Academic journal article Australian Journal of Environmental Education

Consumption, Health, and Disposability in SpongeBob SquarePants

Academic journal article Australian Journal of Environmental Education

Consumption, Health, and Disposability in SpongeBob SquarePants

Article excerpt

In recent years, food scholarship has been entangled with issues surrounding health, culinary education and lifestyle. Important examples such as Caplan's Food, Health and Identity (1997), Nestle's Food Politics: How the Fast Food Industry Influences Nutrition and Health (2002) and, famously, Schlosser's Fast Food Nation: The Dark Side of the All-American Meal (2002) have drawn attention to the relationship between food habits, culture and commerce, and exposed the inner workings of the fast food industry from a sociological perspective. In an age of globalisation, in which the Western world has access to a variety of consumables that often exceed biological needs for nourishment, the attention to food and consumption also brings into focus the necessity to rethink the relationship between production and consumption, sustainability, disposability, and health concerns. With what is known as the 'obesity crisis' plaguing most Western countries in the 21st century, food has also become an educational priority. The emphasis on what Sumner (2013) calls 'the pedagogy of food' has gained significance in a number of contexts, both in and out of the classroom (p. 44).

Simultaneously, food and food-related concerns have also become a recurrent part of the media and popular culture. These spheres are rich in examples where pedagogical concerns over food--as well as environmental issues concerning culinary waste and pollution--and the pursuit of entertainment collide. One need only think here of successful television programs such as Jamie's School Dinners (Oliver & Gilbert, 2005), where contentious celebrity chef Jamie Oliver took responsibility for removing all junk food from the kitchen of a school in Greenwich, England, in the hope of providing nutritious and 'healthy' meals for the children, while educating them, as well as the viewing public, on the dangers of eating 'harmful' foods. Jamie's television efforts are indicative of a widespread preoccupation with food, especially where children are concerned, that is visible and identifiable in Western countries at both macro (as far as governments are concerned) and micro (school and family) levels. The emphasis placed on popular culture as a medium involved in the educational strategies of food is evocative of Giroux's (2004) contention that, as far as systems of representations are concerned, 'the political becomes pedagogical', particularly in relation to how seemingly private issues--such as food and eating--'are connected to larger social conditions and collective forces' (p. 62).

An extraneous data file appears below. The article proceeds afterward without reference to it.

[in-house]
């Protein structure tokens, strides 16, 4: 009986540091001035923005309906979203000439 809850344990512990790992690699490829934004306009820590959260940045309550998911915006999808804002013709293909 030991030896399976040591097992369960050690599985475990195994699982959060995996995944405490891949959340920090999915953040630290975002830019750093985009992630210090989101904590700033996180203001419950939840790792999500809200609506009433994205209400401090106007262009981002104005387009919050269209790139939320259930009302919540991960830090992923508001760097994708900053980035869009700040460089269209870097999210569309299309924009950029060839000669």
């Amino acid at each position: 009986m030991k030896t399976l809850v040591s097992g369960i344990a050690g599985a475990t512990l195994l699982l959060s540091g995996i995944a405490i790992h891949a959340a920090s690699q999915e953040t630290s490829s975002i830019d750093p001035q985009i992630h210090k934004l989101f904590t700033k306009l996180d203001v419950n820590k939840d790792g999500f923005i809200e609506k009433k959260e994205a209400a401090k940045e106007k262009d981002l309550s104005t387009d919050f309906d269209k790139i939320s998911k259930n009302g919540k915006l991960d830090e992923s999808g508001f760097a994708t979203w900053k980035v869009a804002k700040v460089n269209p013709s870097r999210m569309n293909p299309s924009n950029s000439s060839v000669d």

As far as children, as well as youths, are concerned, the 21st century has shaped the term 'popular culture' to include a number of both reflexive and participatory activities, which include but are not limited to 'music, television, movies, video games, sport, internet, text messaging, style, and language practices' (Duncan-Andrade, 2004, p. 313). These activities, as popular and seemingly unregulated as they may be, need to be conceived of as a 'socio-politically charged space', because they have 'an increasing influence on the cultural sensibilities' of the next generation (p. 314). In similar vein, Weiner (2001) contends that popular culture--television in particular--holds a 'pedagogical capacity' to 'normalise representations so that they appear correct and consistent with our common sense' (p. 435). Taking eating's popularised status as a point of departure, this article analyses the multiple representations of food, culinary habits and culture, as well as their connections to health and environmental concerns, in the popular children's show SpongeBob SquarePants. Focusing on the specific food-related preoccupations that are recurrent in the series, my article analyses how SpongeBob SquarePants offers parodied critiques of late 20th and 21st century commercial and cultural trends, while providing a ground for communicating a message to children about food, health and the environment that holds distinctive pedagogical potential. …

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